In both cases, if the Lewinian action/reflection spiral is thoughtfully and
systematically followed, preferably in a group context, then issues and understandings on
the one hand, and the practices themselves, on the other, will develop and evolve.
3. Participatory action research is collaborative:
those responsible for action are involved in improving it. The collaborating group is
widened from those most directly involved to directly involve as many as possible of those
affected by the practices concerned.
4. Participatory action research establishes self-critical
communities of people participating and collaborating in the research processes of
planning, acting, observing and reflecting. it aims to build communities of people
committed to enlightening themselves about the relationship between circumstance,
action and consequence, and to emancipating themselves from the
institutional and personal constraints which limit their power to live by their
legitimate, and freely chosen social values.
5. Participatory action research is a
systematic learning process in which people act deliberately through remaining open to
surprise and responsive to opportunities. It is a process of using critical
intelligence to inform action, and developing it so that social action becomes praxis
(critically informed, committed action).
6. Participatory action research involves people
in theorising about their practices. This involves them in being inquisitive
about and coming to understand the relationship between circumstances, action and
consequences in their own lives. The theories that participatory action research develops
may be expressed initially in the form of rationales for practice. These initial
rationales are then subjected to critical scrutiny through the participatory action
7. Participatory action research requires that
people put their practices, ideas and assumptions about institutions to the test
by gathering compelling evidence for substantiation.
8. Participatory action research involves not only keeping
records which describe what is happening as accurately as possible but also collecting
and analysing the groups judgements, reactions and impressions about what is going on.
9. Participatory action research involves
participants in objectifying their own experiences. This can be done
by keeping a personal journal in which participants record their progress and their
reflections about two parallel sets of learnings: (a) about the practices themselves (how
the individual and collective practices are developing) and (b) about the process of
studying the practices (how the action research project is going).
10. Participatory action research is a political
process because it involves people in making changes that will affect others. For this
reason it sometimes creates resistance to change, both in the participants themselves and
11. Participatory action research involves
making critical analyses of the institutionally structured situations (projects,
programmes, systems) in which people work. The resistance to change felt by a researcher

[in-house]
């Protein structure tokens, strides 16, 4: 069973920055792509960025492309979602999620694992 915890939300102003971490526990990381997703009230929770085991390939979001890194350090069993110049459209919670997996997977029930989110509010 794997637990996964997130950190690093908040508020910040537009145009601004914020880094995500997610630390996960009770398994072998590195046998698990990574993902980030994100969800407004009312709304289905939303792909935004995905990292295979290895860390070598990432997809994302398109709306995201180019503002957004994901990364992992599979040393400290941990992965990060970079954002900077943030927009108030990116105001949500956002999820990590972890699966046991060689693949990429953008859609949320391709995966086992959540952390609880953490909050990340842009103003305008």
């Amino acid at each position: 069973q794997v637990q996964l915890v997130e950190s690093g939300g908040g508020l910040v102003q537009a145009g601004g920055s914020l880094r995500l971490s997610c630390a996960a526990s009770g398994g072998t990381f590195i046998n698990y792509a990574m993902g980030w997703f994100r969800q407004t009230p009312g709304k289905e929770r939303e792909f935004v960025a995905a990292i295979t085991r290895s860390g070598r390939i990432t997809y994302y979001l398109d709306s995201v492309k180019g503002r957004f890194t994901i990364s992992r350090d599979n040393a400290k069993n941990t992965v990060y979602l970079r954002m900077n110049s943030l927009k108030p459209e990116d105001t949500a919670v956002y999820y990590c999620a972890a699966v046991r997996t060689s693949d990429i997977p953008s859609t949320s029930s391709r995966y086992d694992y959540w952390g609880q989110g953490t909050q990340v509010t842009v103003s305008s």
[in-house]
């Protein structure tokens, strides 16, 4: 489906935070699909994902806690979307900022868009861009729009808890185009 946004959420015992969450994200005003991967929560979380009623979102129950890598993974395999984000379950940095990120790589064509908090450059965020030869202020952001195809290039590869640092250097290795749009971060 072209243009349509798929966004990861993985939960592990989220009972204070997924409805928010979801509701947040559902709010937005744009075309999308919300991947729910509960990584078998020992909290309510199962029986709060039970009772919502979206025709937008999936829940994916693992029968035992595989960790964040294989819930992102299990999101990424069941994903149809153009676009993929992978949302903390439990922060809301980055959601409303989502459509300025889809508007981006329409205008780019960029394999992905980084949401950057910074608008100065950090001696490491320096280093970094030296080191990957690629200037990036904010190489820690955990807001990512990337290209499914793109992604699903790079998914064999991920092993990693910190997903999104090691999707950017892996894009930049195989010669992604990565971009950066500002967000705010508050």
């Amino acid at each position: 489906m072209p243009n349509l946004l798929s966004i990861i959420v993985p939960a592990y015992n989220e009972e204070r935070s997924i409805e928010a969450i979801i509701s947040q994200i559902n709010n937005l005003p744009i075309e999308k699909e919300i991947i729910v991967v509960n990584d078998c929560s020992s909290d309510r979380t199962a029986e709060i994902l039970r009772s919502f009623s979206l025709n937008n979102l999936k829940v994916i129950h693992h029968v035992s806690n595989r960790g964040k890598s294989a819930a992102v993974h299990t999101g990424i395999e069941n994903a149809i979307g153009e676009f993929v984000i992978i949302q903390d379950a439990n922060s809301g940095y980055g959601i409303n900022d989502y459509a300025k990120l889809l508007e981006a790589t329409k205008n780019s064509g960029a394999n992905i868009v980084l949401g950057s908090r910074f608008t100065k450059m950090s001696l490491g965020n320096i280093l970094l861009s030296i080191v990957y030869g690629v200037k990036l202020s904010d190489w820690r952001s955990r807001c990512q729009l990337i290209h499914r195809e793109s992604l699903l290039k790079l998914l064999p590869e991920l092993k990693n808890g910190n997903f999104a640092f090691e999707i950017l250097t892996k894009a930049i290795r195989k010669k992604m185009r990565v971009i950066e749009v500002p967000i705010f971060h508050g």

is due to conflicts between the proposed new practices and the accepted practices (eg
concerning communication, decision-making and educational work) of the institution. This
critical analysis will help the participatory action researcher to act politically by (a)
involving others collaboratively in the research process and inviting them to explore
their practices, and (b) by working in the wider institutional context towards more
rational understandings, more just processes of decision-making, and more fulfilling forms
of work for all involved.
12. Participatory action research starts
small by working on minor changes which individuals can manage and control, and
working towards more extensive patterns of change. These might include critiques of ideas
of institutions which might lead to ideas for the general reforms of projects, programmes
or system-wide policies and practices.
Participants should be able to present evidence on how they articulated the thematic
concern which holds their group together, and on how they established
authentically shared agreements in the group.
13. Participatory action research starts with
small cycles of planning, acting, observing and reflecting which can help to define
issues, ideas and assumptions more clearly so that those involved can define more powerful
questions for themselves as their work progresses.
14. Participatory action research starts with
small groups of collaborators but widens the community of participating action
researchers so that it gradually includes more and more of those involved and affected by
the practices in question.
15. Participatory action research allows and
requires participants to build records of their improvements:
Source and Further Information
These participatory action research tenets are published on page 79 of Everyday
Evaluation on the Run, Yoland Wadsworth, (2nd Edition), Allen and
Unwin, Australia, 1997
For a fuller description and elaboration of Robin McTaggarts approach to Participatory
Action Research readers are advised to consult The Action Research Planner,
Stephen Kemmis and Robin McTaggart (Eds), 3rd Edition, Deakin University,
Victoria, Australia, 1988.
Robin McTaggart, Deakin University, Geelong, Victoria 3217, Australia,
Fax (61) 52 442 777.